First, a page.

She took full responsibility and blame for what happened
She brought the food and the wine that should have been shared in the first place
She praised David for his restraint (even though he hadn’t exercised it yet)
She asked for forgiveness
She reminded David he was fighting the battles of the Lord (implying that this was not one of them)
She spoke the word of the Lord
She prophesied victory for David against all his enemies
She proclaimed him ruler over Israel
She suggested he did not want to shed blood to avenge himself
She told him that the Lord would deal with this situation (and when He did, David should remember her)
In many ways, many of us Christians today are like David. We have been personally offended by the culture we live in, and have strapped on our swords, and are marching forth to take on battles that are not ours to fight. We need to meet up with an Abigail in the road — one who will call us to fighting, instead, the battles of the Lord (Ephesians 6:12), to using restraint in society for the sake of the gospel, to not shed blood in avenging ourselves and our way of thinking, and, most of all, to believe that God is perfectly capable of handling all these situations. He does not need us to help Him along by fighting our self-proclaimed culture wars over the issues of the day. Vengeance is His. Besides, He needs us for other things.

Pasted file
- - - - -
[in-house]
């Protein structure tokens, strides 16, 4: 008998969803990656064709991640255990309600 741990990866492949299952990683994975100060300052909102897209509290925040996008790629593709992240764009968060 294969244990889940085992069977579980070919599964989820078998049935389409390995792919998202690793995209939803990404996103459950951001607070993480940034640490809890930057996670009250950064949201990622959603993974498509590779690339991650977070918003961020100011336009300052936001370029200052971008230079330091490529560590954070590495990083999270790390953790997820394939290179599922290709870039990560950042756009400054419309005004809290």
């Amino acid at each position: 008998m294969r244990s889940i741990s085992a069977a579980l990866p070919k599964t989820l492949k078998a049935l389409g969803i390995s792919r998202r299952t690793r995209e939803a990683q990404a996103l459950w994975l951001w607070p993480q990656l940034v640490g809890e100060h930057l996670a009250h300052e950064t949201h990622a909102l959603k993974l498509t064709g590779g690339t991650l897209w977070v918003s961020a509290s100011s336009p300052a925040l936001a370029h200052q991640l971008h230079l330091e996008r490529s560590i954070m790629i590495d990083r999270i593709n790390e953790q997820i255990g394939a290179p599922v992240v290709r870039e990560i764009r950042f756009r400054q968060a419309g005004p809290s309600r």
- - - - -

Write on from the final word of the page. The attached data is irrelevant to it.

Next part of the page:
We are here, first and foremost, to respectfully proclaim with complete vulnerability, the grace of God which was first given to us, and now, through us, can be offered to everyone within all tribes of people everywhere.
This is not the time to pick up swords. It is a time to lay our swords down. This is a time to gather together everyone, everywhere, offering and inviting people into fellowship. It is a time to be about doing what the Lord has called each of us to do through the Spirit of God with an accepting, open heart, which is to go and make disciples of all tribes, baptizing them in the name of the Father and of the Son and of the Holy Spirit, and teaching them to obey everything He has commanded us. And surely He is with us always, to the very end of the age.